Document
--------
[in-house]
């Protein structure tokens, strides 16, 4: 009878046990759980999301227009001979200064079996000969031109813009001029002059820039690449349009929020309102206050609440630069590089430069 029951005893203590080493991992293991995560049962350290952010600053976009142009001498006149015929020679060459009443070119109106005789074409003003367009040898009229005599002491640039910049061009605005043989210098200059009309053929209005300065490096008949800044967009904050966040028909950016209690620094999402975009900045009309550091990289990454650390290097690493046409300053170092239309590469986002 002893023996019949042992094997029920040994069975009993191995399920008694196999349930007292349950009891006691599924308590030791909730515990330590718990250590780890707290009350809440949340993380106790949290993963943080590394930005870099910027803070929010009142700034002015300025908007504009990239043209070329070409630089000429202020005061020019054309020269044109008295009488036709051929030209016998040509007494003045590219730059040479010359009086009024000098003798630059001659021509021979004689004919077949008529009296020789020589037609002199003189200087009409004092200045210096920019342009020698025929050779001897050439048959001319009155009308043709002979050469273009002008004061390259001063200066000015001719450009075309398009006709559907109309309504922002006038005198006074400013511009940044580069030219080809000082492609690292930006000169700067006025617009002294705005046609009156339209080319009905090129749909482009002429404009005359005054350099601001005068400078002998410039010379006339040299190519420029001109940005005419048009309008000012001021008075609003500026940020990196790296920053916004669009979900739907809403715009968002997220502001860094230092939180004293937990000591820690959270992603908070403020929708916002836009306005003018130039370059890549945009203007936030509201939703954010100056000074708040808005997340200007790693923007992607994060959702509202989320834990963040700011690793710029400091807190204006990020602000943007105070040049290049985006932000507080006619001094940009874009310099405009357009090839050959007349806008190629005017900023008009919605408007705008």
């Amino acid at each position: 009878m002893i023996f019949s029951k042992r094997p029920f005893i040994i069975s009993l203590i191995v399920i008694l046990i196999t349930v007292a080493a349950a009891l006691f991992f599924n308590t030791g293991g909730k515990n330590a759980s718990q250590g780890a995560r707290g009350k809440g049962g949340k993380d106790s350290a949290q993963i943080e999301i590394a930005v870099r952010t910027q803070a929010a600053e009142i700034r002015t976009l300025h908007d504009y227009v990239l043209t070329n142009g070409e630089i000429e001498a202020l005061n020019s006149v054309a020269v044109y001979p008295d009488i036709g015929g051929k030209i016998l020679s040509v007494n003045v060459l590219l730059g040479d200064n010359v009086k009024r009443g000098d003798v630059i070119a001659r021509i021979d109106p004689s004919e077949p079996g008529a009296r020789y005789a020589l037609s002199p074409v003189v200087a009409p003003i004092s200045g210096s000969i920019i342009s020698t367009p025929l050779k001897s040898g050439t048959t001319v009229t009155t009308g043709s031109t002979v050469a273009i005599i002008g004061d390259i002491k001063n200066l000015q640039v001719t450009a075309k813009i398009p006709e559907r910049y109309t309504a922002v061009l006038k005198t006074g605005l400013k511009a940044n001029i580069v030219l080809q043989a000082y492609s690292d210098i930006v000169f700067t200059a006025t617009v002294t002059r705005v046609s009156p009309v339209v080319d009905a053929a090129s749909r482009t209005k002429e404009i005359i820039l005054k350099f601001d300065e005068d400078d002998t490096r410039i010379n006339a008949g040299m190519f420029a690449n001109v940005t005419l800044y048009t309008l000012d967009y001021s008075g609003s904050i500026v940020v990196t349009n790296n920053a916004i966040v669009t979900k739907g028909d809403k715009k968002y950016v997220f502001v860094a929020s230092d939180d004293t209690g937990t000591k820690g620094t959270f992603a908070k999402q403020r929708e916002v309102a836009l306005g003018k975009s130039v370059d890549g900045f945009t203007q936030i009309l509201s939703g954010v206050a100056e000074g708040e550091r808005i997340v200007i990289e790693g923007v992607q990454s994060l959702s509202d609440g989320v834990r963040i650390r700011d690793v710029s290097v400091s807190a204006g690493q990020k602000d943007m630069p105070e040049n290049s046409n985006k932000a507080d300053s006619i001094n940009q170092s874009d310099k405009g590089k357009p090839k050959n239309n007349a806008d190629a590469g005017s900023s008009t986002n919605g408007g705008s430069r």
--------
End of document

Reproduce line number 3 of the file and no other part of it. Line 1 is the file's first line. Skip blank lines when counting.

């Amino acid at each position: 009878m002893i023996f019949s029951k042992r094997p029920f005893i040994i069975s009993l203590i191995v399920i008694l046990i196999t349930v007292a080493a349950a009891l006691f991992f599924n308590t030791g293991g909730k515990n330590a759980s718990q250590g780890a995560r707290g009350k809440g049962g949340k993380d106790s350290a949290q993963i943080e999301i590394a930005v870099r952010t910027q803070a929010a600053e009142i700034r002015t976009l300025h908007d504009y227009v990239l043209t070329n142009g070409e630089i000429e001498a202020l005061n020019s006149v054309a020269v044109y001979p008295d009488i036709g015929g051929k030209i016998l020679s040509v007494n003045v060459l590219l730059g040479d200064n010359v009086k009024r009443g000098d003798v630059i070119a001659r021509i021979d109106p004689s004919e077949p079996g008529a009296r020789y005789a020589l037609s002199p074409v003189v200087a009409p003003i004092s200045g210096s000969i920019i342009s020698t367009p025929l050779k001897s040898g050439t048959t001319v009229t009155t009308g043709s031109t002979v050469a273009i005599i002008g004061d390259i002491k001063n200066l000015q640039v001719t450009a075309k813009i398009p006709e559907r910049y109309t309504a922002v061009l006038k005198t006074g605005l400013k511009a940044n001029i580069v030219l080809q043989a000082y492609s690292d210098i930006v000169f700067t200059a006025t617009v002294t002059r705005v046609s009156p009309v339209v080319d009905a053929a090129s749909r482009t209005k002429e404009i005359i820039l005054k350099f601001d300065e005068d400078d002998t490096r410039i010379n006339a008949g040299m190519f420029a690449n001109v940005t005419l800044y048009t309008l000012d967009y001021s008075g609003s904050i500026v940020v990196t349009n790296n920053a916004i966040v669009t979900k739907g028909d809403k715009k968002y950016v997220f502001v860094a929020s230092d939180d004293t209690g937990t000591k820690g620094t959270f992603a908070k999402q403020r929708e916002v309102a836009l306005g003018k975009s130039v370059d890549g900045f945009t203007q936030i009309l509201s939703g954010v206050a100056e000074g708040e550091r808005i997340v200007i990289e790693g923007v992607q990454s994060l959702s509202d609440g989320v834990r963040i650390r700011d690793v710029s290097v400091s807190a204006g690493q990020k602000d943007m630069p105070e040049n290049s046409n985006k932000a507080d300053s006619i001094n940009q170092s874009d310099k405009g590089k357009p090839k050959n239309n007349a806008d190629a590469g005017s900023s008009t986002n919605g408007g705008s430069r």